by Grace Whitney
Many people find it hard to think of their own funeral. Understandably, we find it something to be avoided. However, ancient Egyptians didn’t seem to see it that way.
In a move that makes a James Cameron film look like a modest undertaking, three ancient Egyptian pharaohs chose to build a set of pyramids for themselves at Giza, about 2300 years ago.
The cost to build the pyramids today, “I can’t even begin to calculate,” says Dr. Kara Cooney, acclaimed Egyptologist and professor at UCLA. The biggest factor would be labor. “If you decide to pay them a real living wage, which of course you would have to today, to determine our cost…it must be in the billions!”
“There is still a lot of debate about how long it took to build the pyramids, but it seems now that the well-organized crews were able to build them in less than 20 years,” says Professor Elizabeth Mansfield, Associate Professor of Art History at NYU.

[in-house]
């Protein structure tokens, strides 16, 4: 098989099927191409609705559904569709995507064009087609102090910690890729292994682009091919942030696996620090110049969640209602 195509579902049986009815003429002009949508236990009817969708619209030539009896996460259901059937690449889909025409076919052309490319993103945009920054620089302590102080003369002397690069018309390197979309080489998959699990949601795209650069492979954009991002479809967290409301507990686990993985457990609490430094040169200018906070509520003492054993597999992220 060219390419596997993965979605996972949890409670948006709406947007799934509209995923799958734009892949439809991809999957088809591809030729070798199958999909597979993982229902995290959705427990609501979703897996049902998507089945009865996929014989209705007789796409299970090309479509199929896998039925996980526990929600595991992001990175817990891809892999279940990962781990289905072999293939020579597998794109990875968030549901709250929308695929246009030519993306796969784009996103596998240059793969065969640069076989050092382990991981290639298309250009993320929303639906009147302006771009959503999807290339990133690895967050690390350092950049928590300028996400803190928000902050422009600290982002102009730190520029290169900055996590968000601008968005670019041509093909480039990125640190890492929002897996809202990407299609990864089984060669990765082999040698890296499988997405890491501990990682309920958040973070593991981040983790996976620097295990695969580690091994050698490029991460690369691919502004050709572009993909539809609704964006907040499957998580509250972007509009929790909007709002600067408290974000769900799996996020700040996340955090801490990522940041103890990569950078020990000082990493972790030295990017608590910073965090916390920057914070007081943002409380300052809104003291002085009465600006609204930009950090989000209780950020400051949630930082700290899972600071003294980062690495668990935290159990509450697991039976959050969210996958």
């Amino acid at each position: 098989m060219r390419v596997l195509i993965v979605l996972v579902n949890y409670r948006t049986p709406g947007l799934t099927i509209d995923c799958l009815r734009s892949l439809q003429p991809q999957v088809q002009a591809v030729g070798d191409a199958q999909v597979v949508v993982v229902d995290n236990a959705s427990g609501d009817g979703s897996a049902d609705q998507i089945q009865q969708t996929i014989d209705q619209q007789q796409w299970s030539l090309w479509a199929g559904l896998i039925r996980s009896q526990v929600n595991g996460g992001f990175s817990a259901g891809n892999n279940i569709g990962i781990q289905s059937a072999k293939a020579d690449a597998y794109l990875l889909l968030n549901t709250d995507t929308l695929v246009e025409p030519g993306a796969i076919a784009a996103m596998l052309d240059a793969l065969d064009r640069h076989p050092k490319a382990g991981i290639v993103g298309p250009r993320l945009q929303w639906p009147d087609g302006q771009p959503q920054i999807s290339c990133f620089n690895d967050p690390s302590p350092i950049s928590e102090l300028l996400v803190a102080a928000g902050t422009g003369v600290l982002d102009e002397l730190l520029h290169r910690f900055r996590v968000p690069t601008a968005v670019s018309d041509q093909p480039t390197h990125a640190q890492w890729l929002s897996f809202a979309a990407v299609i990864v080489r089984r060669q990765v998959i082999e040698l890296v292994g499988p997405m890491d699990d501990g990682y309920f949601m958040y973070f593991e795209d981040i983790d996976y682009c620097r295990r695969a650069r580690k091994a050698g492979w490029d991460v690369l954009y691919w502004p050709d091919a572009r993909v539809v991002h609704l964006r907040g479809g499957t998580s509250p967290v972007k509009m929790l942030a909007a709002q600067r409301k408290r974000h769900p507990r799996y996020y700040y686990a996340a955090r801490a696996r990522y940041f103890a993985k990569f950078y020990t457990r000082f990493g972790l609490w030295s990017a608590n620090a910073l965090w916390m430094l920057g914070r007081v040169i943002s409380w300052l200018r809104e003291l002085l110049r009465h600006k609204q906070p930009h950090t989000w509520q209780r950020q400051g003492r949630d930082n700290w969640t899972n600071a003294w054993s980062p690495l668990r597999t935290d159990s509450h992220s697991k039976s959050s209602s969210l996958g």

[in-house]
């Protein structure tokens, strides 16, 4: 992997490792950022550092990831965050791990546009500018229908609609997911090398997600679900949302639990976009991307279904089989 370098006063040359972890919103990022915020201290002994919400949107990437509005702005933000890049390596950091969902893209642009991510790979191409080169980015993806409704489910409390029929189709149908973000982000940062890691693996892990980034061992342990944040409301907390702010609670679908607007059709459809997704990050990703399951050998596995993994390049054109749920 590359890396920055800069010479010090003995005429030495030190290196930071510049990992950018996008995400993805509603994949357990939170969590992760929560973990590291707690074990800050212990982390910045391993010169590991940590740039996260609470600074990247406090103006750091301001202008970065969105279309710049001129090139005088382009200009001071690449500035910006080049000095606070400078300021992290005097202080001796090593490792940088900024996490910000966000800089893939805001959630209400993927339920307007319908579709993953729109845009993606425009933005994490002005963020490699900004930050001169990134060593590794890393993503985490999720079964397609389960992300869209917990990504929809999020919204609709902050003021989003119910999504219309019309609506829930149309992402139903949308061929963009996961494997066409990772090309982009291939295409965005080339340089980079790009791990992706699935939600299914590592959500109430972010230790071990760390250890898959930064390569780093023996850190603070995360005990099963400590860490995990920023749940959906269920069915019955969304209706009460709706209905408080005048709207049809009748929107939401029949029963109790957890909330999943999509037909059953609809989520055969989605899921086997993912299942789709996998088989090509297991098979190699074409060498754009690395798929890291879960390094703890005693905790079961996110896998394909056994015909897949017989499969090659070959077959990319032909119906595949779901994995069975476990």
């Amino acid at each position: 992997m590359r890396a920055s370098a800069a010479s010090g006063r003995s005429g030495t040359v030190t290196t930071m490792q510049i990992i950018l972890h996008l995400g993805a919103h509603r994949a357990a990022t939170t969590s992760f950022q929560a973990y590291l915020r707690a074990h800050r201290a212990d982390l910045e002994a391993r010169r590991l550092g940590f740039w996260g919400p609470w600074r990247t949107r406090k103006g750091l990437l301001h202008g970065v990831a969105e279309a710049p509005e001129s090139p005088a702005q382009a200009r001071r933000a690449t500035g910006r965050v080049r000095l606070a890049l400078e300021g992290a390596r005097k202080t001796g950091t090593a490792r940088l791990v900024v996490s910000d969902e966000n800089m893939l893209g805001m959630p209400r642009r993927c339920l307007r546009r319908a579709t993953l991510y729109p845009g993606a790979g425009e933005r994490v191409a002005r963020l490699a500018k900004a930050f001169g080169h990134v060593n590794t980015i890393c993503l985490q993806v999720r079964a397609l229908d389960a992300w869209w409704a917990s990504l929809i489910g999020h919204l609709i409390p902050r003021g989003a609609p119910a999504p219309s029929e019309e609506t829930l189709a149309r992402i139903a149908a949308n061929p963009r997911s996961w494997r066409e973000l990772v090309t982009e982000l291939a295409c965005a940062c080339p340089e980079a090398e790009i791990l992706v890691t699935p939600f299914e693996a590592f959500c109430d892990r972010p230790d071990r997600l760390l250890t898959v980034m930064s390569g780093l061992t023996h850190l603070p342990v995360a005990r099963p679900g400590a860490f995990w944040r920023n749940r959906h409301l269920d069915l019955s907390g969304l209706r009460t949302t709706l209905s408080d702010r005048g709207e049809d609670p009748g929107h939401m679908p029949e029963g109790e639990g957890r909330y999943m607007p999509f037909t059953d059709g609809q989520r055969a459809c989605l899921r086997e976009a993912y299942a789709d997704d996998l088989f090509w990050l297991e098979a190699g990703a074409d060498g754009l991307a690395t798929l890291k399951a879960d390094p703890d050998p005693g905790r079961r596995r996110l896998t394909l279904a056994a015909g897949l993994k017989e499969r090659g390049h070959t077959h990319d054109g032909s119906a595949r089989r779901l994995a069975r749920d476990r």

To break it down, if the average salary of a construction worker today is, let’s say, $50,000. Each worker is paid for 20 years. PBS and NOVA programming, in an investigation of the Pyramids, estimate between 20,000 to 30,000 laborers. This means a minimum of $20 billion in labor alone, if you were to build the Pyramids today.
Considering the average modern burial takes about a day, this seems like a lot of time, money and effort for a single person. But as it turns out, American funerary practices aren’t so cheap themselves.
The CDC reports that there are roughly 2.5 million deaths each year in the United States. Considering the average American casket today costs just over $2000 according to many casket-sellers online, unless you choose to go to Costco or Overstock.com this means we are looking at $5 billion in caskets each year.
So, yes, it costs a lot to be a corpse, at Giza or in New York.